Any time I hear the word "plateau", I usually associate it with the tallest in the world, Tibet. Anyone who looks closely at a map will see that the southern line of the plateau parallels the location and length of the Himalayas, leading to the assumption that the collision between India and mainland Asia, which resulted in the formation of the Himalayas, also forced Tibet upwards, creating the highest great plain on Earth.

But as the link here shows, it's not so simple.

The Altiplano is classified as a plateau, yet it does not span the entire length of the entire Andes, the longest mountain range in the world. Nor does the Colorado parallel the whole length of the Rockies.

So if a plateau is not formed as originally lowlands forced upwards by nearby mountain-building, then how does it REALLY form?

  • $\begingroup$ John, why do you keep reverting constructive edits? You make like you have a preconceived agenda rather than are seeking honest input. $\endgroup$ Sep 5, 2018 at 5:12
  • $\begingroup$ Please don't take edits personally, it's people taking the time to try to help your question be the best it can be for the benefit of everyone, no insult is intended by it. $\endgroup$ Sep 5, 2018 at 7:33

1 Answer 1


First of all, a plateau as an area of flat topography which stands at higher elevation than the surrounding region; it does not need to be at high elevation in absolute terms. Indeed, there are plateaux below sea level.

There are several different processes at the origin of the plateaux in the map you link.

Some, such as the Deccan and the Columbia plateau, are the results of infill of volcanic rocks in an accomodation space during voluminous volcanic eruptions, called "flood basalts". These flood basalts effectively flow into topographic depressions, thus flattening the topography and resulting in a plateau. Note that there are also oceanic plateaux which are formed by large magma outpours- they are usually below sea level. Examples of this are the Caribbean Oceanic Plateau and the Ontong-Java plateau.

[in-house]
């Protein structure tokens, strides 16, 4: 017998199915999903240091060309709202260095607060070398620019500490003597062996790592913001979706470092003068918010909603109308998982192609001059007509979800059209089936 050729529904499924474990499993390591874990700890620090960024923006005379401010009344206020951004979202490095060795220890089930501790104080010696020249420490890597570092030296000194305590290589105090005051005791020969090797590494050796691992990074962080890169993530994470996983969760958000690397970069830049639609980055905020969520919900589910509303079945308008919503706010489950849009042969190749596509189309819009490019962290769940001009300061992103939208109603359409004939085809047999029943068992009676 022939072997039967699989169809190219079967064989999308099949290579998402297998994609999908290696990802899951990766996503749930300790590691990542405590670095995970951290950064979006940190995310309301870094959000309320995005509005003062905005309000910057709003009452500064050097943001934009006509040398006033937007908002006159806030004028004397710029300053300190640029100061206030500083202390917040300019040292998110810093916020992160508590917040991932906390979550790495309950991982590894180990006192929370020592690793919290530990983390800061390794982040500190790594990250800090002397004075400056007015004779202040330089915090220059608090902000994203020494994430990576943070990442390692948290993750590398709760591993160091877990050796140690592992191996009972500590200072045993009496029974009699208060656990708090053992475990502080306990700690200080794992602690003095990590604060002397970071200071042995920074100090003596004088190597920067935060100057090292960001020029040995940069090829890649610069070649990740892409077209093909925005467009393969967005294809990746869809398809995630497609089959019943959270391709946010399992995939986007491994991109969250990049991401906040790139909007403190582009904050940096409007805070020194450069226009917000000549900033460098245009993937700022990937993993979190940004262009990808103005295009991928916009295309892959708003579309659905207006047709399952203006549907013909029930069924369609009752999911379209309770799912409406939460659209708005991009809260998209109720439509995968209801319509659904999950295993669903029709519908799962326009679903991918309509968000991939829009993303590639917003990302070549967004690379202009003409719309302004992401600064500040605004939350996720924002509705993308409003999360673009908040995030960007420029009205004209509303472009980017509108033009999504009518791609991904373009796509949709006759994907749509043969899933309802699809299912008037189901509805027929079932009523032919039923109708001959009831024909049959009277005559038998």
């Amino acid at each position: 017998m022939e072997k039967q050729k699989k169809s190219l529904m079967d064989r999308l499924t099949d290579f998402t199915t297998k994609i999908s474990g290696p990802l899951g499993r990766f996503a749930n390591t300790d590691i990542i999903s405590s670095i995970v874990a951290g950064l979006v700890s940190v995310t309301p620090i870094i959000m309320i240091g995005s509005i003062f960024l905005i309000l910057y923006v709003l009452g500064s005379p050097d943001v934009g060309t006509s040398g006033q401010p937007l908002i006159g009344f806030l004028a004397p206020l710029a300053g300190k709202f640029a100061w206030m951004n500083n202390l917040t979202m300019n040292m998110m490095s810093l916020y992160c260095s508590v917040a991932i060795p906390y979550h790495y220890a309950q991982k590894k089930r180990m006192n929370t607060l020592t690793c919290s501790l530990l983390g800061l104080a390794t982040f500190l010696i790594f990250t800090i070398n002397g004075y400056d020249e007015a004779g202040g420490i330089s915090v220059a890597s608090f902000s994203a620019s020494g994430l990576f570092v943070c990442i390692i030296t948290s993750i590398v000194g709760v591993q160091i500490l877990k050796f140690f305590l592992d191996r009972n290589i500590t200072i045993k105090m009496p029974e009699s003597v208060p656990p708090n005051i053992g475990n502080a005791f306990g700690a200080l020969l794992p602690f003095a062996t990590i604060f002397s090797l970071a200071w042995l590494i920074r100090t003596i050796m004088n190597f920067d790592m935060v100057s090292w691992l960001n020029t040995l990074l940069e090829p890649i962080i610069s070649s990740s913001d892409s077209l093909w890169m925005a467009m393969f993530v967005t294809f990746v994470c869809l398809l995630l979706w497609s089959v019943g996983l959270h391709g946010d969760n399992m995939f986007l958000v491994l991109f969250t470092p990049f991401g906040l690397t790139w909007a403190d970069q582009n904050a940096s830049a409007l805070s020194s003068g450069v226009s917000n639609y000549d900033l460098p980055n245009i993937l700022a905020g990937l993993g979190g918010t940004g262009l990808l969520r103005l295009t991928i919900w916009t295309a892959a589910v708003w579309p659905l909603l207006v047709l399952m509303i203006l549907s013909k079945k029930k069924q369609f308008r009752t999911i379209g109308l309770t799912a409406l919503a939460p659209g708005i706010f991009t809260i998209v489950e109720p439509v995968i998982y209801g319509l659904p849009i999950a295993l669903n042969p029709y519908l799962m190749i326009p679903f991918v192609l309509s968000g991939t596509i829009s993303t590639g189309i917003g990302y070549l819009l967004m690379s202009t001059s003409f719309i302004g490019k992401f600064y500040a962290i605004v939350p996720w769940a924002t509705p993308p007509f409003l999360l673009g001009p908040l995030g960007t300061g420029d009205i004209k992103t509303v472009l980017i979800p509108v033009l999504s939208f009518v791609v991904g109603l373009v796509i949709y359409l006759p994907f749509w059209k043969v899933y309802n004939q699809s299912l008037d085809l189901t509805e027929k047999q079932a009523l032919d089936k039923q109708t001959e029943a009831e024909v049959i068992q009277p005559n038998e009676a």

Other plateaux such as the Altiplano and Loess plateau appear to be a result of basin infill by mainly sedimentary processes, either by water or wind transport. Past erosion removed material from topographic highs and dumped it in topographic lows, thus flattening out the relief. This is effectively a peneplenation process operating locally.

Although the high elevation of the Tibetan plateau is undoubtedly due to tectonic uplift, the cause of flat topography appears is likely to reflect relief reduction by combined erosion and deposition as above. It is unclear whether this was an ancient peneplain which was pushed upwards, or a more recent feature.

  • $\begingroup$ So could you explain why the Altiplano doesn't parallel the entire Andes, or the Colorado the entire Rockies? $\endgroup$ Sep 4, 2018 at 13:06
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    $\begingroup$ This depends on multiple factors. Firstly, the local topography: if there is only a narrow mountain belt, eroded material will wash down into the plains or into the ocean rather than accumulating in a high elevation basin. If the mountain belt is wider, the eroded material is more likely to be trapped. Secondly, it depends on local climate. Higher rainfall for example provides more medium for enabling erosion. The Altiplano is very arid at present, but the presence of lots of salt suggests that it is not currently receiving a significant amount of material. Climate varies over short distances. $\endgroup$
    – Geochron
    Sep 4, 2018 at 13:52
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    $\begingroup$ Climate also varies significantly over time, as we know. The Altiplano is located in an area where the Andes are exceptionally wide. One theory is that localised flat slab subduction resulted in the width of the Andes here. $\endgroup$
    – Geochron
    Sep 4, 2018 at 13:59

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